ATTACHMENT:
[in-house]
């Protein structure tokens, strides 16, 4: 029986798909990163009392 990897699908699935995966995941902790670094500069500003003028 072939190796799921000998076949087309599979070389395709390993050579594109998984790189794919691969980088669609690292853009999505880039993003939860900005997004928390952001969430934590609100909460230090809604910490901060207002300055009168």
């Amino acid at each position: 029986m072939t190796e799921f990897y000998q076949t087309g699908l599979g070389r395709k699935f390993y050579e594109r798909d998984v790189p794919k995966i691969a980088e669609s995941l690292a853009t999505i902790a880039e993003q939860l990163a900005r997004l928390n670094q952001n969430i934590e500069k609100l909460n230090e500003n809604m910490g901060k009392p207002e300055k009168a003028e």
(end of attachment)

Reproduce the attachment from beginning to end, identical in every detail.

[in-house]
């Protein structure tokens, strides 16, 4: 029986798909990163009392 990897699908699935995966995941902790670094500069500003003028 072939190796799921000998076949087309599979070389395709390993050579594109998984790189794919691969980088669609690292853009999505880039993003939860900005997004928390952001969430934590609100909460230090809604910490901060207002300055009168």
């Amino acid at each position: 029986m072939t190796e799921f990897y000998q076949t087309g699908l599979g070389r395709k699935f390993y050579e594109r798909d998984v790189p794919k995966i691969a980088e669609s995941l690292a853009t999505i902790a880039e993003q939860l990163a900005r997004l928390n670094q952001n969430i934590e500069k609100l909460n230090e500003n809604m910490g901060k009392p207002e300055k009168a003028e």